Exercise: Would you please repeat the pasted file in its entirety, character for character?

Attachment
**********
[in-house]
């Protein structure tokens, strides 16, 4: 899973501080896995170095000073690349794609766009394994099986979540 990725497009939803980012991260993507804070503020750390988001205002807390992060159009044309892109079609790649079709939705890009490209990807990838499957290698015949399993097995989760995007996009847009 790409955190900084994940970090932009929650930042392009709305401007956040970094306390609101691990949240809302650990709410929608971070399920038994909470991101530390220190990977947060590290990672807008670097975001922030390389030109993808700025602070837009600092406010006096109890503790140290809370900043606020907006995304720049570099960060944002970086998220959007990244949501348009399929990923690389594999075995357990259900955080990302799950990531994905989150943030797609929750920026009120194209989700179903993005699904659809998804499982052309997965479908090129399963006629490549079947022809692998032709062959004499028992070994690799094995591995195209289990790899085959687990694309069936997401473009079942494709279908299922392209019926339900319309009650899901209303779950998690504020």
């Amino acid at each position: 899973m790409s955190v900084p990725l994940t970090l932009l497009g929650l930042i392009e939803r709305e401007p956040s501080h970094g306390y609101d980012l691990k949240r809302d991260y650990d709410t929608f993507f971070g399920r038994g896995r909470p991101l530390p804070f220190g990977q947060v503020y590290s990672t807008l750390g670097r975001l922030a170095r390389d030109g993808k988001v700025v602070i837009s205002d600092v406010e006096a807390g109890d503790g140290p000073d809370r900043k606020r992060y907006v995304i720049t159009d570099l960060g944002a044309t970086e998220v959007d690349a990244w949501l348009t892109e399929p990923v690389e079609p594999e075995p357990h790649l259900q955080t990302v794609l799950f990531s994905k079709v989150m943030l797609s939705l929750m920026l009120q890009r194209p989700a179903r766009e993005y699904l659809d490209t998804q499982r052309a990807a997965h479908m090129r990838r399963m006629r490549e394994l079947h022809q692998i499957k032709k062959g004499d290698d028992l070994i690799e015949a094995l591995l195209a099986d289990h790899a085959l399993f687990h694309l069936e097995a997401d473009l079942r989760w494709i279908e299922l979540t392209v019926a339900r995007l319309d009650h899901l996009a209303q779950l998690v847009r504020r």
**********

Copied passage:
[in-house]
């Protein structure tokens, strides 16, 4: 899973501080896995170095000073690349794609766009394994099986979540 990725497009939803980012991260993507804070503020750390988001205002807390992060159009044309892109079609790649079709939705890009490209990807990838499957290698015949399993097995989760995007996009847009 790409955190900084994940970090932009929650930042392009709305401007956040970094306390609101691990949240809302650990709410929608971070399920038994909470991101530390220190990977947060590290990672807008670097975001922030390389030109993808700025602070837009600092406010006096109890503790140290809370900043606020907006995304720049570099960060944002970086998220959007990244949501348009399929990923690389594999075995357990259900955080990302799950990531994905989150943030797609929750920026009120194209989700179903993005699904659809998804499982052309997965479908090129399963006629490549079947022809692998032709062959004499028992070994690799094995591995195209289990790899085959687990694309069936997401473009079942494709279908299922392209019926339900319309009650899901209303779950998690504020």
């Amino acid at each position: 899973m790409s955190v900084p990725l994940t970090l932009l497009g929650l930042i392009e939803r709305e401007p956040s501080h970094g306390y609101d980012l691990k949240r809302d991260y650990d709410t929608f993507f971070g399920r038994g896995r909470p991101l530390p804070f220190g990977q947060v503020y590290s990672t807008l750390g670097r975001l922030a170095r390389d030109g993808k988001v700025v602070i837009s205002d600092v406010e006096a807390g109890d503790g140290p000073d809370r900043k606020r992060y907006v995304i720049t159009d570099l960060g944002a044309t970086e998220v959007d690349a990244w949501l348009t892109e399929p990923v690389e079609p594999e075995p357990h790649l259900q955080t990302v794609l799950f990531s994905k079709v989150m943030l797609s939705l929750m920026l009120q890009r194209p989700a179903r766009e993005y699904l659809d490209t998804q499982r052309a990807a997965h479908m090129r990838r399963m006629r490549e394994l079947h022809q692998i499957k032709k062959g004499d290698d028992l070994i690799e015949a094995l591995l195209a099986d289990h790899a085959l399993f687990h694309l069936e097995a997401d473009l079942r989760w494709i279908e299922l979540t392209v019926a339900r995007l319309d009650h899901l996009a209303q779950l998690v847009r504020r």